If I had a million dollars, I'd build you a school.

Sunday, April 27, 2008

Who Are You?

I recently finished reading The Blank Slate: The Modern Denial of Human Nature, by Steven Pinker. I love Pinker's books. His explanations of how the human brain works are easily understandable by a layperson without being dumbed down. He doesn't shy away from saying something controversial, but his arguments are so well backed up by clear thinking and an encyclopedic knowledge of the subject that you wish there were a lot more people thinking about things the way he does. Most importantly to me, I always feel like my understanding of the world has expanded by the time I reach the last page.

In The Blank Slate, Pinker goes on the attack against the idea that human beings are born as malleable lumps of clay whose characters are entirely formed by their environment and experiences. This may seem like an unnecessary and obvious argument to make in this modern age in which individuals are getting their whole genome mapped, but Pinker points out in his introduction how much of our cultural values and public policies depend on the idea that we are all really created the same, only differentiated by the fortunate or unfortunate circumstances into which we are born. Like I said, Pinker does not shy from controversial topics.

The bad news for those of us hoping to educate young women and men of good character, is that Pinker makes a pretty good case for the fact that environmental factors have very little influence over the eventual personalities of children:

Decades of studies have shown that, all things being equal, children turn out pretty much the same way whether their mothers work or stay at home, whether they are placed in daycare or not, whether they have siblings or are only children, whether their parents have a conventional or an open marriage, whether they grow up in an Ozzie-and-Harriet home or a hippie commune, whether their conceptions were planned, were accidental, or took place in a test tube, and whether they have two parents of the same sex or one of each. (The Blank Slate, p. 386)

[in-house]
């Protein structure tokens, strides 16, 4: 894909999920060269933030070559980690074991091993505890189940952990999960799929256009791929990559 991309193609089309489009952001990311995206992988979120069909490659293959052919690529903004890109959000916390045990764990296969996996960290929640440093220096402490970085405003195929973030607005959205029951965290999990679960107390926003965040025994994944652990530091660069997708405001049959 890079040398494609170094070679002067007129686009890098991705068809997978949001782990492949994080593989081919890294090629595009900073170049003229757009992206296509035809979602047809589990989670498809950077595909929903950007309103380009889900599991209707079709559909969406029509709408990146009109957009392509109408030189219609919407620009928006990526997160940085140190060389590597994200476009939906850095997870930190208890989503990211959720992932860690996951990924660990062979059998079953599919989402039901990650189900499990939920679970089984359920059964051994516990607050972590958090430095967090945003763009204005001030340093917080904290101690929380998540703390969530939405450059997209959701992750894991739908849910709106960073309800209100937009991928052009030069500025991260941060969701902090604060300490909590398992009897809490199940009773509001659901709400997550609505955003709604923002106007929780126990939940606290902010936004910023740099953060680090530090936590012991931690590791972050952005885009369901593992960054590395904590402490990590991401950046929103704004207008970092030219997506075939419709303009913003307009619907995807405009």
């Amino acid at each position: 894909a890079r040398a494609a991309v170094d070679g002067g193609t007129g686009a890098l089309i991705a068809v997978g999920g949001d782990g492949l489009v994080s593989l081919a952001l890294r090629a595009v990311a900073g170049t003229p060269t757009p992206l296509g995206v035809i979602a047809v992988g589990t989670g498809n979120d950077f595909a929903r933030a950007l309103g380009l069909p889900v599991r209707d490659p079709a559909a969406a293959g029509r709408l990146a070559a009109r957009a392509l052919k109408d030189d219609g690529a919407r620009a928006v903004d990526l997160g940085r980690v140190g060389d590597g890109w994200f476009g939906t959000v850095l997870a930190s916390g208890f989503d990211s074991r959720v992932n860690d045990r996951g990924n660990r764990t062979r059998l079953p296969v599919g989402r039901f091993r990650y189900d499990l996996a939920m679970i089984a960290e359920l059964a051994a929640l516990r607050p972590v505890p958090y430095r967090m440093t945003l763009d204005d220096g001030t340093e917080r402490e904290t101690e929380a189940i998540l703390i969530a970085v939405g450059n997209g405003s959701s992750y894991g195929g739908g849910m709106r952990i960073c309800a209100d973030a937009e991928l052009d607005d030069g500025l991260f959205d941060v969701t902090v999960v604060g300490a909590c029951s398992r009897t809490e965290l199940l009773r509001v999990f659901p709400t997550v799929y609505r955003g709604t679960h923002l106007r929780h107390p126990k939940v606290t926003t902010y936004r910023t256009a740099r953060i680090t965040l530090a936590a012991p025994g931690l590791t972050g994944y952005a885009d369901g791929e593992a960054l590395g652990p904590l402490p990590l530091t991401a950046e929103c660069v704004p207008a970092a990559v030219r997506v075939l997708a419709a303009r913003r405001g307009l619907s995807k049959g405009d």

The one place where environment does seem to have some (although still very slight) influence is the peer group:

Even the rare finding of an effect of the shared environment, and the equally elusive finding of an interaction between genes and the environment, emerge only when we substitute peers for parents in the "environment" part of the equation. (The Blank Slate, pp. 391-2)

If Pinker is right, then it might seem that we are doomed in the effort to educate character, and can only hope to collect large enough groups of good kids and hope that they have the desired effect on the not so good ones. I prefer to be a bit more optimistic. I think teachers and schools can have a great deal of influence on how peers interact with one another, and thus on how they learn to be from one another. I've seen it in action in a number of situations that I will describe at length in future posts. I think making character and ethics a part of a schools curricular goals is hugely important. I went to a high school that did a couple of things I think were effective, and I'll touch on those, too, in future posts.

In the meantime, please weigh in: what aspects of character would you hope a school would instill in its students, or at least try to?

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